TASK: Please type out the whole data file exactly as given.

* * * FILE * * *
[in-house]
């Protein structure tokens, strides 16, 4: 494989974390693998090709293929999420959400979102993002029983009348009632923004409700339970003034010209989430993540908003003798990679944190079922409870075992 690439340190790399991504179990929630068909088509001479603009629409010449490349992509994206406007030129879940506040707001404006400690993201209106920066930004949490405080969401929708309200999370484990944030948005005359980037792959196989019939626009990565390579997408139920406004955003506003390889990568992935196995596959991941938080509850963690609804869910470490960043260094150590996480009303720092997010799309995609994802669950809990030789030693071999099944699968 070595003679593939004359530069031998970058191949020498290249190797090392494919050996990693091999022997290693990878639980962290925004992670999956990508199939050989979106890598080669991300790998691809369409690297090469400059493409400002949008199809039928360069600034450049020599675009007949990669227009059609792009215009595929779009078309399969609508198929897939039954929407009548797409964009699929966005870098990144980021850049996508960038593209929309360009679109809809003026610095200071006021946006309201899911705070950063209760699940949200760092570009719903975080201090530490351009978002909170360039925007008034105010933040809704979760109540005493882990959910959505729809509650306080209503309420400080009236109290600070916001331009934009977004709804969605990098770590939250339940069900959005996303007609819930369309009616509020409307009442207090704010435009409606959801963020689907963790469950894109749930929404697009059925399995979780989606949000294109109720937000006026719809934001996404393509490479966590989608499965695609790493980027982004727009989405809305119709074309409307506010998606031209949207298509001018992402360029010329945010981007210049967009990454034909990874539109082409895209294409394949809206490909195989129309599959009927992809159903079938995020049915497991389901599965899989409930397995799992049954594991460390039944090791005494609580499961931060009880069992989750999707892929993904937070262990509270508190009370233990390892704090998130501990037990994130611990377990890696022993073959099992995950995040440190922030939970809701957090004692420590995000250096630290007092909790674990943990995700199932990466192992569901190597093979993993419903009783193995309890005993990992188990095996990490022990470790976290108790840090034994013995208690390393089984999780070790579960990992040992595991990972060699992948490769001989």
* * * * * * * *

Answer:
[in-house]
């Protein structure tokens, strides 16, 4: 494989974390693998090709293929999420959400979102993002029983009348009632923004409700339970003034010209989430993540908003003798990679944190079922409870075992 690439340190790399991504179990929630068909088509001479603009629409010449490349992509994206406007030129879940506040707001404006400690993201209106920066930004949490405080969401929708309200999370484990944030948005005359980037792959196989019939626009990565390579997408139920406004955003506003390889990568992935196995596959991941938080509850963690609804869910470490960043260094150590996480009303720092997010799309995609994802669950809990030789030693071999099944699968 070595003679593939004359530069031998970058191949020498290249190797090392494919050996990693091999022997290693990878639980962290925004992670999956990508199939050989979106890598080669991300790998691809369409690297090469400059493409400002949008199809039928360069600034450049020599675009007949990669227009059609792009215009595929779009078309399969609508198929897939039954929407009548797409964009699929966005870098990144980021850049996508960038593209929309360009679109809809003026610095200071006021946006309201899911705070950063209760699940949200760092570009719903975080201090530490351009978002909170360039925007008034105010933040809704979760109540005493882990959910959505729809509650306080209503309420400080009236109290600070916001331009934009977004709804969605990098770590939250339940069900959005996303007609819930369309009616509020409307009442207090704010435009409606959801963020689907963790469950894109749930929404697009059925399995979780989606949000294109109720937000006026719809934001996404393509490479966590989608499965695609790493980027982004727009989405809305119709074309409307506010998606031209949207298509001018992402360029010329945010981007210049967009990454034909990874539109082409895209294409394949809206490909195989129309599959009927992809159903079938995020049915497991389901599965899989409930397995799992049954594991460390039944090791005494609580499961931060009880069992989750999707892929993904937070262990509270508190009370233990390892704090998130501990037990994130611990377990890696022993073959099992995950995040440190922030939970809701957090004692420590995000250096630290007092909790674990943990995700199932990466192992569901190597093979993993419903009783193995309890005993990992188990095996990490022990470790976290108790840090034994013995208690390393089984999780070790579960990992040992595991990972060699992948490769001989």